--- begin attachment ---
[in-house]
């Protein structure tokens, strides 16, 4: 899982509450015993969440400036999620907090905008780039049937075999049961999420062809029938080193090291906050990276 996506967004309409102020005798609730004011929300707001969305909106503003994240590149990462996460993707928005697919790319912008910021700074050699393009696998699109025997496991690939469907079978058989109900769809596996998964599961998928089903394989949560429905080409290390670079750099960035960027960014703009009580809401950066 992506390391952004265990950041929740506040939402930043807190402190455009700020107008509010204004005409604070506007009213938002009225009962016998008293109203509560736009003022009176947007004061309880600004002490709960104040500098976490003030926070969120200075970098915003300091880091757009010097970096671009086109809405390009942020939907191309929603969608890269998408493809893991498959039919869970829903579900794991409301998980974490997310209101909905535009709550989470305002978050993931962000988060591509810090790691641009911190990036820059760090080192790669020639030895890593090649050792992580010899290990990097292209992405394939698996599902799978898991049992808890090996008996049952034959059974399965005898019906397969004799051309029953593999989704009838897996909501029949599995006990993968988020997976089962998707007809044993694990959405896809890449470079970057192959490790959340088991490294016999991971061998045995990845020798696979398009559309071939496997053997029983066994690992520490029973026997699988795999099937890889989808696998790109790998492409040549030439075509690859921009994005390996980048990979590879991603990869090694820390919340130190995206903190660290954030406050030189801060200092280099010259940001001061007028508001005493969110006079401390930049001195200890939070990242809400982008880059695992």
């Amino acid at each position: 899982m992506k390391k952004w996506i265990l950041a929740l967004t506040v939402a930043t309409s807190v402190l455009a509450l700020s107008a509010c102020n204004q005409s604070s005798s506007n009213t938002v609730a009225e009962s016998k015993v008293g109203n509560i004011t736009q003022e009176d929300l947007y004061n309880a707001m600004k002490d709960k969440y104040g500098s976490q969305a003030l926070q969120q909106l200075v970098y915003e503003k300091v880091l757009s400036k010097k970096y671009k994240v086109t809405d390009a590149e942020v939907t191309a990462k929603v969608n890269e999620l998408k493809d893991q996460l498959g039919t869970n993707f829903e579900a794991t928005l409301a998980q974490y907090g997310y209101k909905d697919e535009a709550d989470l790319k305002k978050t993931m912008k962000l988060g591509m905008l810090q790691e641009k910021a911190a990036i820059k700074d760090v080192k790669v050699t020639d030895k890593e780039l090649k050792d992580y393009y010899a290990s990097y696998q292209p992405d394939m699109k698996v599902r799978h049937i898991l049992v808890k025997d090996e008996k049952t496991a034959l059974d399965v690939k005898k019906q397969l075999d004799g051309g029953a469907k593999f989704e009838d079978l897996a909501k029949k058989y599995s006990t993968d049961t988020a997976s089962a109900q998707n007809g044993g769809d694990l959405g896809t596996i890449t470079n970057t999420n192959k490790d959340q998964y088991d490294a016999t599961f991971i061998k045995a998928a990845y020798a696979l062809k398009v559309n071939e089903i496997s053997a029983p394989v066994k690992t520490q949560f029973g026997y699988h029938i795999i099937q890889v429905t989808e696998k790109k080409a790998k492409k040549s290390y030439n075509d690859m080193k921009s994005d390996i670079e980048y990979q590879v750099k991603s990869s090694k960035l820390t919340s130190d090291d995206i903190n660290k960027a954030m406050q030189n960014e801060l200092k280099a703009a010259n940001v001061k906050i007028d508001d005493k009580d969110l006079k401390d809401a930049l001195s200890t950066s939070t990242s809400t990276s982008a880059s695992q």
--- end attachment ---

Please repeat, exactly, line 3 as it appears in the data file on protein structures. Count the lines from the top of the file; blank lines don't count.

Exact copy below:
């Amino acid at each position: 899982m992506k390391k952004w996506i265990l950041a929740l967004t506040v939402a930043t309409s807190v402190l455009a509450l700020s107008a509010c102020n204004q005409s604070s005798s506007n009213t938002v609730a009225e009962s016998k015993v008293g109203n509560i004011t736009q003022e009176d929300l947007y004061n309880a707001m600004k002490d709960k969440y104040g500098s976490q969305a003030l926070q969120q909106l200075v970098y915003e503003k300091v880091l757009s400036k010097k970096y671009k994240v086109t809405d390009a590149e942020v939907t191309a990462k929603v969608n890269e999620l998408k493809d893991q996460l498959g039919t869970n993707f829903e579900a794991t928005l409301a998980q974490y907090g997310y209101k909905d697919e535009a709550d989470l790319k305002k978050t993931m912008k962000l988060g591509m905008l810090q790691e641009k910021a911190a990036i820059k700074d760090v080192k790669v050699t020639d030895k890593e780039l090649k050792d992580y393009y010899a290990s990097y696998q292209p992405d394939m699109k698996v599902r799978h049937i898991l049992v808890k025997d090996e008996k049952t496991a034959l059974d399965v690939k005898k019906q397969l075999d004799g051309g029953a469907k593999f989704e009838d079978l897996a909501k029949k058989y599995s006990t993968d049961t988020a997976s089962a109900q998707n007809g044993g769809d694990l959405g896809t596996i890449t470079n970057t999420n192959k490790d959340q998964y088991d490294a016999t599961f991971i061998k045995a998928a990845y020798a696979l062809k398009v559309n071939e089903i496997s053997a029983p394989v066994k690992t520490q949560f029973g026997y699988h029938i795999i099937q890889v429905t989808e696998k790109k080409a790998k492409k040549s290390y030439n075509d690859m080193k921009s994005d390996i670079e980048y990979q590879v750099k991603s990869s090694k960035l820390t919340s130190d090291d995206i903190n660290k960027a954030m406050q030189n960014e801060l200092k280099a703009a010259n940001v001061k906050i007028d508001d005493k009580d969110l006079k401390d809401a930049l001195s200890t950066s939070t990242s809400t990276s982008a880059s695992q």